"All couples will have some issues and places where they feel stuck and fight," Dr. Gatter says. "We tend to have the same arguments over and over again without coming to a satisfying outcome. Feeling frustrated and not knowing how to reach your partner can start to build a feeling of resentment and we often pull away, shut down, or fight as a result."
But as long as you're willing to move past it, be on the same team, "and work on changing behaviors then this can be a healthy relationship," Dr. Gatter says.
There's An Underlying Fondness For Each Other
Even through tough times, healthy couples will still have that chemistry that brought them together in the first place. Sure, they might be arguing. Yes, they might be disagreeing. But they'll still feel that special spark between them.
"During a therapy session I am looking for signs of fondness and appreciation for one another underneath the hurt feelings," Julie Espinoza Malm, MA, LPC, of
Psychotherapy Innovations, P.L.C., tells Bustle. "If this criteria is met, it is clear that the couple is going through a rough patch and likely just needs to have a safe space to talk out their wants and needs to find a solution."
With toxic relationships, that fondness won't likely exist, either due to apathy, anger, or other underlying issues. In this situation,
seeing a couples therapist can come in handy, as they can offer an outside perspective, and help you figure out the difference.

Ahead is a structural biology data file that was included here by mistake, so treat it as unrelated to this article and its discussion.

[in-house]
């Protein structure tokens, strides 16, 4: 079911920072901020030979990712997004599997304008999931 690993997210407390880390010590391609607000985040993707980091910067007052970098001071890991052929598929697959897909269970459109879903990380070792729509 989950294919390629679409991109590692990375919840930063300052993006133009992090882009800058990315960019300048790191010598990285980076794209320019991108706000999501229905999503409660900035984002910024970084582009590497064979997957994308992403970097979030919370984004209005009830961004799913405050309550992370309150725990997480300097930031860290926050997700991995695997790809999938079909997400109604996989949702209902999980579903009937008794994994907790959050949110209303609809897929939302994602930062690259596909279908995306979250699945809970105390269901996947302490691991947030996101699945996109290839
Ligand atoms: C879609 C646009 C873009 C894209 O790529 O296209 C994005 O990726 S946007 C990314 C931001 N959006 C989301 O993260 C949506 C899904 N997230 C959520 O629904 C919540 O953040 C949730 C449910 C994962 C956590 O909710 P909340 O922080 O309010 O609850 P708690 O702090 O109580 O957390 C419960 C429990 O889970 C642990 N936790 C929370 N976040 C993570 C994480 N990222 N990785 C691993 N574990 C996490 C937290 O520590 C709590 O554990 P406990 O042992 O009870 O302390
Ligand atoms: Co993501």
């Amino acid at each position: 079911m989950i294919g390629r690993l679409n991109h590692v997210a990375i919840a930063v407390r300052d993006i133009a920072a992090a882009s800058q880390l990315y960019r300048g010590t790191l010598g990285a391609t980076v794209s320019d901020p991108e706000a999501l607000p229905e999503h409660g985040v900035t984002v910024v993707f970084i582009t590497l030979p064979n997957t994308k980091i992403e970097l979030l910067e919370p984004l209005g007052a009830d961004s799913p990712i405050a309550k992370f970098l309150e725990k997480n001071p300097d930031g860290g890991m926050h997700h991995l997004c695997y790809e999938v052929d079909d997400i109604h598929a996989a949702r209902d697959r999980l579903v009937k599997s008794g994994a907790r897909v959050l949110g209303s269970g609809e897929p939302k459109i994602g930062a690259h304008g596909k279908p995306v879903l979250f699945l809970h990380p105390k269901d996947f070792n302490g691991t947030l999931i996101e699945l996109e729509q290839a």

Arguments Are Fair And Calm
The key to figuring out whether a relationship is toxic or not isn't the absence of arguments, but rather
how a couple argues. Do you yell and scream and throw insults? Or do you hear each other out?
"Ways in which you manage conflict is something that is fixable," Dr. Forshee says. "When both partners are able and willing to point the finger at themselves at times, and not always at their partner," things can remain healthy. But if not, that's when toxicity can seep on in.
Problems Are Out In The Open
If a couple is simply going through a rough patch, they'll likely be actively working on it. And this is what sees them through. "Talking about the hard stuff, all the way through to the other side, brings you closer and makes your relationship stronger,"
relationship coach Ken Blackman tells Bustle.